What Aircraft Carrier Race?
Hopefully you won’t see us contradicting a New Wars article on a regular basis, but a recent post here declaring an ongoing aircraft carrier race (New Naval Race Much Like the Old) similar to the Great Dreadnought Race of 100 years ago, might be seen in a different light. With plans for new Royal Navy 60,000 ton flattops delayed because of budget cuts, we might wonder how can there be a naval race if only one is in the running? First this from the original post:
As with the nautical marvels of 100 years ago, the Dreadnought battleship, a new naval race is brewing in the world today, this time with the building of large deck aircraft carriers…There are currently 21 aircraft carriers and numerous aviation capable ships in the navies of the world today, with more than half belonging to the US Navy. There are also 7 such vessels under construction, with China, Russia, and India expressing interest in acquiring up to 6 for their respective fleets. In future decades America intends to replace the 10-strong Nimitz class with 10 similar Ford class aircraft carriers, the first of which is already under construction. Recently Japan has commissioned a new “helicopter destroyer” that some claim could also operate V/STOL aircraft at some future date, causing surrounding nations such as South Korea to plan such ships for themselves.
The carrier race has become one-sided. Certainly we are told by the Chinese and Russians they are planning their own giant decks, but we have little proof of this other than rumors and promises from these not-entirely-trustworthy sources. Even so it would take at least a decade to see a new-build ship in service, and each would need appropriate naval aircraft and sophisticated escorts costing a considerable sum to produce.
It could also be these masters of asymmetrical warfare could be distracting us into building a smaller conventional battle fleet, all the while preparing for a more unconventional war . In this scenario our handful of giant attack carriers would be overwhelmed with swarms of guided missiles fired by submarines, aircraft, and fast attack ships. Such a strategy would be more in sync with the old Soviet Navy plans, and with Asian philosophy in general in which “All warfare is based on deception.“
Consistent delays with the Royal Navy’s 2 new supercarriers is glaring proof of the difficulties involved in producing a naval air arm from scratch. Recently a new missile destroyer intended to protect HMS Queen Elizabeth and HMS Prince of Wales went to sea without her main armament in operation, revealing the technical hurdles involved even for a major Western power.
A decade of so down the road, if a peer adversary finally overcomes the enormous challenges of deploying a carrier fleet, none would be a match for a 100,000 ton, 90 aircraft capable Nimitz/Ford class, in number of aircraft, quality of training, or efficiently run launch and recovery sequence. Experience counts for much in wartime, and the US Navy has the art of the deploying naval aircraft down to a science. (Warning: analogy ahead)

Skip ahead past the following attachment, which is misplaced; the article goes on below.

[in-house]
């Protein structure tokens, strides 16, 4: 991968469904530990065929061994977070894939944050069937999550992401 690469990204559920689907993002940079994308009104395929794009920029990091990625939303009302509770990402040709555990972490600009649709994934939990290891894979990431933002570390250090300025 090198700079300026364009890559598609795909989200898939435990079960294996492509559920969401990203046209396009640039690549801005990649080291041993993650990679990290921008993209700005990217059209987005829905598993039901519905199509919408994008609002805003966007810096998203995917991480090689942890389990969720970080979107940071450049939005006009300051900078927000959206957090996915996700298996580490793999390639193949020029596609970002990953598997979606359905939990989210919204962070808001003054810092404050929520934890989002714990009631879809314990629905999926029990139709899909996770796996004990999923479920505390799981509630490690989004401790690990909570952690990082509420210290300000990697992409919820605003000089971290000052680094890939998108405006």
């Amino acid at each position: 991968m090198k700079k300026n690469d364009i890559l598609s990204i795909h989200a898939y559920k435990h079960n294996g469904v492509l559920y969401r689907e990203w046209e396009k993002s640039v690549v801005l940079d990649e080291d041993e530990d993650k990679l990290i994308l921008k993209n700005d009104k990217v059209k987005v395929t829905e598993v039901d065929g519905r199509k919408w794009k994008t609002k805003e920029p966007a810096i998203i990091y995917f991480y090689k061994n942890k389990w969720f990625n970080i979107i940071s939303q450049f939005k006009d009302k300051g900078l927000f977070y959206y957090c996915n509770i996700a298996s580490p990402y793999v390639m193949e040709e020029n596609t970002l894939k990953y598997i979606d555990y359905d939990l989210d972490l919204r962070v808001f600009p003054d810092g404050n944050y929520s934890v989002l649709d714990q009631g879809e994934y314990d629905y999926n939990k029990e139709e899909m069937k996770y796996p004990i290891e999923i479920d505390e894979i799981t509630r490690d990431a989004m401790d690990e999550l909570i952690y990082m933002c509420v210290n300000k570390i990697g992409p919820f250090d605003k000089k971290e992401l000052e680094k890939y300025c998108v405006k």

In truth you could only compare the new naval race like the old, if back then if Germany promised to build 6 new super-battleships after the launch of Britain’s HMS Dreadnought in 1906. Even so these would be only about half the size of the Royal Navy’s revolutionary warship and only carry half or even 1/3 the guns.
The closest to a peer rival would have to be the US Navy of the period, but again her ships would only be 2/3 to 1/2 the size of the British battlewagon. Also, thanks to Budget Cuts these will likely be almost a decade in entering service, yet still the USN would have to cancel the purchase of new construction, and sell off still new cruisers, destroyers, and submarines to pay for them. Then when they do enter service they might not have their main gun battery installed!
Please forgive this little analogy, but hopefully you will get my point. With only the USA continuing their building and deployment of large decks, the only nation to do so continually since World War 2, it can hardly be called a carrier race. With so little competition, we would hope the USA or even Britain might rethink the policy of projecting power with such large and hard to build decks, spending precious defense dollars on more small combatants for use in shallow seas, or better still, on our troops currently in contact with the enemy in Afghanistan and elsewhere.